Romans 1 and Christian Errors on Homosexuality (part one)

The Bible teaches clearly that homosexual behaviour is sinful.  Unfortunately, sometimes Christians who believe this do not understand some aspects of Biblical teaching on the subject.  Romans 1 is a very important passage in sharpening our thinking so that we do not add to God’s Word, and so we can better minister to those who are in spiritual need.

Previous:
Homosexuality and the Purposes of Marital Intimacy (with related links)
Homosexuality — What the Bible Clearly Says

This post continues a series triggered by the recent Kirk decision to permit the ordination of actively practicing homosexual behaviour.  We’ve been looking at this in our Bible Study, with these posts roughly based on that study.  I decided Romans 1 was important enough to give it special treatment.  The entire last half of the chapter is relevant.

Romans 1:18-32

18 For the wrath of God is revealed from heaven against all ungodliness and unrighteousness of men, who hold the truth in unrighteousness;
19 Because that which may be known of God is manifest in them; for God hath shewed it unto them.
20 For the invisible things of him from the creation of the world are clearly seen, being understood by the things that are made, even his eternal power and Godhead; so that they are without excuse:
21 Because that, when they knew God, they glorified him not as God, neither were thankful; but became vain in their imaginations, and their foolish heart was darkened.
22 Professing themselves to be wise, they became fools,
23 And changed the glory of the uncorruptible God into an image made like to corruptible man, and to birds, and fourfooted beasts, and creeping things.
24 Wherefore God also gave them up to uncleanness through the lusts of their own hearts, to dishonour their own bodies between themselves:
25 Who changed the truth of God into a lie, and worshipped and served the creature more than the Creator, who is blessed for ever. Amen.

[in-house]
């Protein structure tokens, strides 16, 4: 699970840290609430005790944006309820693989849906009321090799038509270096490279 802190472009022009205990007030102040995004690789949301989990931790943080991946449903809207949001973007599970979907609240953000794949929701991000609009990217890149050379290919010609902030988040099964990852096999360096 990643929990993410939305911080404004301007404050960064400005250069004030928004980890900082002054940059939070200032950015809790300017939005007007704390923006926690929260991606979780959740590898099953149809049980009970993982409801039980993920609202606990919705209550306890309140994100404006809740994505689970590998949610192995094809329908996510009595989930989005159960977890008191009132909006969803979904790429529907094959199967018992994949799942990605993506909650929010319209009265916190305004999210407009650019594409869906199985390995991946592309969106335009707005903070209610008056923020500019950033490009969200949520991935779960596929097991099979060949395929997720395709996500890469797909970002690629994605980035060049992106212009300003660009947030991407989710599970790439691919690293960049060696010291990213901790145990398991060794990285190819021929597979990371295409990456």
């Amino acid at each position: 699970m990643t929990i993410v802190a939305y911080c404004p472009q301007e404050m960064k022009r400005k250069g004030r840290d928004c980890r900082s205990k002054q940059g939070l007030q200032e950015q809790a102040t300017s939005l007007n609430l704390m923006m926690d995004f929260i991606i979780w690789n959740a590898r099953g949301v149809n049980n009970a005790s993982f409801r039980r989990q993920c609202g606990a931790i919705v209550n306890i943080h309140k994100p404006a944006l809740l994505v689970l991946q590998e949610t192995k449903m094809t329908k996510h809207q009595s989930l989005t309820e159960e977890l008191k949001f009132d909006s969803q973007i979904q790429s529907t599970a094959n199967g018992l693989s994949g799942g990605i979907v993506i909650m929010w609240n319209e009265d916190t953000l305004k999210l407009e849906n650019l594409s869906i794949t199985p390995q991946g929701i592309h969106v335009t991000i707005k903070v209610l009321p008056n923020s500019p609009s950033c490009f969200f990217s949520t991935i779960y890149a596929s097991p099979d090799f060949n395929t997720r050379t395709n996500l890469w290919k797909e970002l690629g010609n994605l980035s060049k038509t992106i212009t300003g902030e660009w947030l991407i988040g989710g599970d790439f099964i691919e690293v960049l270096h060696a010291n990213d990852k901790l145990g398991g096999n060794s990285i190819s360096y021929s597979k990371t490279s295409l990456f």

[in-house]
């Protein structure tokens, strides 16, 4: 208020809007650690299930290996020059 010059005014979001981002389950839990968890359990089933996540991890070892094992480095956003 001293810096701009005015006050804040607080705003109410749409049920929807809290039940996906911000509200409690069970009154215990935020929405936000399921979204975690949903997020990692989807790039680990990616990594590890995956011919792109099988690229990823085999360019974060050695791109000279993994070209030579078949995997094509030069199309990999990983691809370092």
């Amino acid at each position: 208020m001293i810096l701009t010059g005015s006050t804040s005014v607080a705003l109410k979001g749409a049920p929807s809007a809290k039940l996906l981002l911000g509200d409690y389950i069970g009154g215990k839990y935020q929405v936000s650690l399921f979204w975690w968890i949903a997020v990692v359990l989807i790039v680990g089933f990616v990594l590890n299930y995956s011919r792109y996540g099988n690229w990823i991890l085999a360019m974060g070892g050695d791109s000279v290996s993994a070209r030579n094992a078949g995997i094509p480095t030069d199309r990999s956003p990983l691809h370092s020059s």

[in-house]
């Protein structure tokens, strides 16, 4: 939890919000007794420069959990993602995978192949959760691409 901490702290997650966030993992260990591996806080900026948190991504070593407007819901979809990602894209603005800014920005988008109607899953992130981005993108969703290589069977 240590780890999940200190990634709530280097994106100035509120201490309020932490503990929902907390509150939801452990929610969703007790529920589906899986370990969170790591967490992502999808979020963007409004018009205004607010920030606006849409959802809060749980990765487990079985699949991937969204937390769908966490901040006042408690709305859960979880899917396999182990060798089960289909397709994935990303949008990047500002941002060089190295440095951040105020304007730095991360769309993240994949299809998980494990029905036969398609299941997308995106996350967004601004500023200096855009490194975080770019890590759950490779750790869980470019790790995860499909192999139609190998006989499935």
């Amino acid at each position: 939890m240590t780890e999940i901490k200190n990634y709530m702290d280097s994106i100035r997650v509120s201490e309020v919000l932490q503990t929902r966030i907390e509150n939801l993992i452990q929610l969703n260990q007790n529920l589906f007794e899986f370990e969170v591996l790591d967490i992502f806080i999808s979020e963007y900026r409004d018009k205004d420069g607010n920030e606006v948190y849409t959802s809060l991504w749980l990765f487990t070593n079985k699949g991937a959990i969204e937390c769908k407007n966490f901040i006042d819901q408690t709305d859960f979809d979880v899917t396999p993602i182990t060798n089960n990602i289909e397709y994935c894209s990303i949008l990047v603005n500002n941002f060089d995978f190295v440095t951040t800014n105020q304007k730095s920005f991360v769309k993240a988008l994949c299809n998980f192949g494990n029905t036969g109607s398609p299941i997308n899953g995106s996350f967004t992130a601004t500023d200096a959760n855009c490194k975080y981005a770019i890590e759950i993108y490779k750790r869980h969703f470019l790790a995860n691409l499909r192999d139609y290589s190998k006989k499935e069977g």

26 For this cause God gave them up unto vile affections: for even their women did change the natural use into that which is against nature:
27 And likewise also the men, leaving the natural use of the woman, burned in their lust one toward another; men with men working that which is unseemly, and receiving in themselves that recompence of their error which was meet.
28 And even as they did not like to retain God in their knowledge, God gave them over to a reprobate mind, to do those things which are not convenient;
29 Being filled with all unrighteousness, fornication, wickedness, covetousness, maliciousness; full of envy, murder, debate, deceit, malignity; whisperers,
30 Backbiters, haters of God, despiteful, proud, boasters, inventors of evil things, disobedient to parents,
31 Without understanding, covenantbreakers, without natural affection, implacable, unmerciful:
32 Who knowing the judgment of God, that they which commit such things are worthy of death, not only do the same, but have pleasure in them that do them.

I’d like to look at some things that Bible-believing Christians sometimes get wrong.  I’ll start in this post with making sure we understand the real point of the passage.

This Passage is not About Homosexuality

This passage mentions homosexuality, but it is not about homosexuality.  It is about all who are unrighteous and resist the truth (verse 18), about those who do not honour God as God and are not thankful (verse 21).  It describes sinful people taking a path away from God (verses 18-23), and tells us the places that path can lead them (24-32).

The passage does not tell us that everyone who takes that path goes to all those places.  It is not saying that all who reject God commit homosexual sins, nor is it saying that all who commit homosexual sins commit all the other sins listed here.  Homosexual sin is just one of the destinations on this path.

Sometimes Christians look at every sin listed here and assume they are characteristic of homosexuals.  Rather, this describes many different symptoms of a life away from God.  One person may commit one of these sins, another person may commit others.